When science students graduate from university, they have grand expectations. It’s finally time to put on that white coat and start examining samples and conducting experiments in the lab, driving scientific research and development forward.
The reality, however, is often quite different.
“Once they get into the lab, they realize that the equipment is old — if it is available at all — and that the machines are mediocre,” says Omar Sakr, founder of Nawah-Scientific.
That is the gap that Sakr is working to bridge with Egypt’s first private multidisciplinary research center empowering scientists working in the fields of natural and medical sciences by providing them with access to state-of-the-art equipment and related know-how.
When someone wants to run experiments or studies on samples, they embark on a journey through Egypt’s different governorates and their universities in order to find the needed equipment.
“Once you get there, it can take up to two months to get a place to run a test that may take just 20 minutes. That is why it can take up to five years to get your Master’s degree in life sciences instead of just two years — this is very inefficient,” he adds.
There are about 100,000 registered scientists in Egypt and the number is rapidly increasing. Hence, the demand of scientists for equipment and labs where they can conduct research is grossly unmatched with market supply.
“Anyone anywhere can conduct a state-of-the-art experiment, regardless of capacity or wealth”
Since launching in 2015, Nawah has seen a 430 percent growth rate in revenues in the first year, and 230 percent growth in the second, breaking even in just 18 months.
Today, a team of 13, of which eight are scientists, run the Nawah-Scientific lab.
Sakr graduated from the Faculty of Pharmacy at Ain Shams University, moved on to the German University in Cairo and concluded his PhD in Geneva. He is currently doing an MBA at Hult University in London.
“In Geneva, a certain machine can be available in each university building, while in all of Egypt, there may only be two or three places that have this equipment. Scientists in Egypt — if they were wealthy enough — outsource their experiments to Germany, the United States, India or South Korea,” the sole founder explains.
The aim of establishing the company was simple: Bring state-of-the-art equipment to Egypt and make it available to the public. Currently, Nawah-Scientific has a 400-square meter lab in Mokattam covering natural and medical sciences.
Through the company’s online platform, anyone across Egypt who wants to run a test on a sample can log onto the website, describe what they want and then have a courier pick up the sample and bring it to the Nawah lab. The scientists there run the tests or experiments and send the results through the website to the owner of the sample within 48 hours.
“Anyone anywhere can conduct a state-of-the-art experiment, regardless of capacity or wealth,” Sakr says.
Nawah-Scientific has received about 6,000 samples from around the country and from abroad. The high profit margins have helped the company break even in its first 18 months, mainly by targeting universities, the research and development (R&D) departments of companies as well as individual researchers.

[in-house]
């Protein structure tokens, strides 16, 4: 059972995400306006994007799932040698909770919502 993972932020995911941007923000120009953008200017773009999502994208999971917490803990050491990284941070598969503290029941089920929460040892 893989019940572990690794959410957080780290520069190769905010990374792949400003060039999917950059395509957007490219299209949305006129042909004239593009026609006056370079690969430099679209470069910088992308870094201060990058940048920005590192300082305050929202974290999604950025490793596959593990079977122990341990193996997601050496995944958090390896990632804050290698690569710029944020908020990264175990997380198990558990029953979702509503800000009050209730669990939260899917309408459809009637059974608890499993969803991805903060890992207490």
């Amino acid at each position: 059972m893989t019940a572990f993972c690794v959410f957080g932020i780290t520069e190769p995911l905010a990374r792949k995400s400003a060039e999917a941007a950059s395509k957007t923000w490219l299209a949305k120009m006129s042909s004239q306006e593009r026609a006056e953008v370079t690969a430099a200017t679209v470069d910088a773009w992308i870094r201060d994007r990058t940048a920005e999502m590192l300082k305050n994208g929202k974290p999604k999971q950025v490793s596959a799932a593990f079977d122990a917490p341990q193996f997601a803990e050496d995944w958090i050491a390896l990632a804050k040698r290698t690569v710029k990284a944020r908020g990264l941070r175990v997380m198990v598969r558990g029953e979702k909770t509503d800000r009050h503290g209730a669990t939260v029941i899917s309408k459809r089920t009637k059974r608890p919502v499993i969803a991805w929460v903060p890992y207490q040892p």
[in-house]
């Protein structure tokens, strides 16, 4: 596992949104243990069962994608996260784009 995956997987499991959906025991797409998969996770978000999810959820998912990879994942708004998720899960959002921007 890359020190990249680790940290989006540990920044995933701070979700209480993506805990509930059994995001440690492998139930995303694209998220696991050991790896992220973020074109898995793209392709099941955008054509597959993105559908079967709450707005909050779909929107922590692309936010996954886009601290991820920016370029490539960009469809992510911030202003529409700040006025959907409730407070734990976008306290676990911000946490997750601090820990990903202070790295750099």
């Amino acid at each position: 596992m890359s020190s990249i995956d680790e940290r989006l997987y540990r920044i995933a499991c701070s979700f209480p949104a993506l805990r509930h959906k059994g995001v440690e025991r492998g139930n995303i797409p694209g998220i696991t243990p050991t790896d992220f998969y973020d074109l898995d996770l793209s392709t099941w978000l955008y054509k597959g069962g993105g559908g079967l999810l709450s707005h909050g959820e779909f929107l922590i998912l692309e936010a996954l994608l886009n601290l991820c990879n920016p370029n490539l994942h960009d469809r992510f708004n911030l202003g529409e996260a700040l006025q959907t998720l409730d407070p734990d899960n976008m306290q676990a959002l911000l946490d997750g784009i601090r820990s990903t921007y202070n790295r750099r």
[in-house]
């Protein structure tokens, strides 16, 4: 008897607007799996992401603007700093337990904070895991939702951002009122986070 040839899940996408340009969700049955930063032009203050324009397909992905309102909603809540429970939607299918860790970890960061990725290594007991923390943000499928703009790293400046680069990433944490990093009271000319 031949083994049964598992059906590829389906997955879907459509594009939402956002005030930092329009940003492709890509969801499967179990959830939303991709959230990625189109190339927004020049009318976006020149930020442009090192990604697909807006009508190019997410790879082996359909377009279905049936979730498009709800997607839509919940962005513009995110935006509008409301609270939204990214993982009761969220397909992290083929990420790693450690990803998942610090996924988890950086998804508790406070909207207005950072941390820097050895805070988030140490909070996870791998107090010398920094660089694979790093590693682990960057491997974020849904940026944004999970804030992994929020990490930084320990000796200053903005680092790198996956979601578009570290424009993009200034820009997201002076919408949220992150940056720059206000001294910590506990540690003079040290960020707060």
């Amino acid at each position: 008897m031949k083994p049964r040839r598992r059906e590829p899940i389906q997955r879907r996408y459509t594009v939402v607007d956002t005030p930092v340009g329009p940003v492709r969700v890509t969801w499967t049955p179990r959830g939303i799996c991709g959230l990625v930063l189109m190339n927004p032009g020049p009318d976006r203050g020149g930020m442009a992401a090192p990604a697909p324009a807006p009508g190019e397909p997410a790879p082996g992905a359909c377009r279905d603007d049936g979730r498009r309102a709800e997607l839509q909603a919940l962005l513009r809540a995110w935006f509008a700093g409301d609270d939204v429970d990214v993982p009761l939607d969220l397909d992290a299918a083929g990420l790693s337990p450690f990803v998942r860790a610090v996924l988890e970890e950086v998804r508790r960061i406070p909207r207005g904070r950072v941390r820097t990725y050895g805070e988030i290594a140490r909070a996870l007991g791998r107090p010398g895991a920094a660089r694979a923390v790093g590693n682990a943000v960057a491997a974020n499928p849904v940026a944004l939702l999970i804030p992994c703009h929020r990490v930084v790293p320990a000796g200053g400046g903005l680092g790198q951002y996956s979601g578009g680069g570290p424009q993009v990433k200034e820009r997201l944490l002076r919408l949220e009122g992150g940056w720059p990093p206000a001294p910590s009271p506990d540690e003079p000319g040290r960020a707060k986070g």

About 50 percent of revenues came from companies while the remaining 50 percent are channeled by individual researchers. Universities, on the other hand, are more partners than clients.
Scientists can also book an appointment to use a certain machine at the Nawah-Scientific lab and run the experiment themselves. Additionally, the company offers hands-on courses to teach people how to use the machines and equipment at the lab, and has also become an outsourcing destination for R&D processes for other companies in the life sciences industry.
Investors vs scientists
Nawah-Scientific faced a lot of challenges when raising its seed capital, mainly because investors have not seen success stories in the life sciences field, according to Sakr.
“Our industry is not built on minimal viable products (MVPs) or tangible outcomes, but rather on data. If investors are not subject matter experts in the industry, they fear that this data may be fabricated which makes them hesitant to invest,” he adds.
Investors also like assetless models and startups that scale in a viral manner, even though this is quite risky. “In our case, the assets can be sold if we fail and this would ensure at least a 50 percent return on the invested capital, which is still less risky than assetless companies,” he says.
Scientists, on the other hand, are a bit isolated from the ecosystem and fear that investors may steal their ideas. As Sakr says, they don’t know that there are legal frameworks that ensure the scientist’s rights and position when starting a business.
“What we need are specialized life sciences incubators. The problem is that most incubators require prototypes and MVPs when they choose their startups — these are terms that do not really exist in life sciences,” the founder explains.
Meanwhile on the governmental level, private research centers is not a category that exists when registering a company in Egypt. “We need acknowledgement from the state…governmental support is there, but the official paperwork is not helping,” he says.
There is also the challenging and costly process of getting kits, spare parts and chemicals through customs.
Despite the obstacles, the company plans to expand to cover more disciplines in the life sciences industries and acquire more equipment.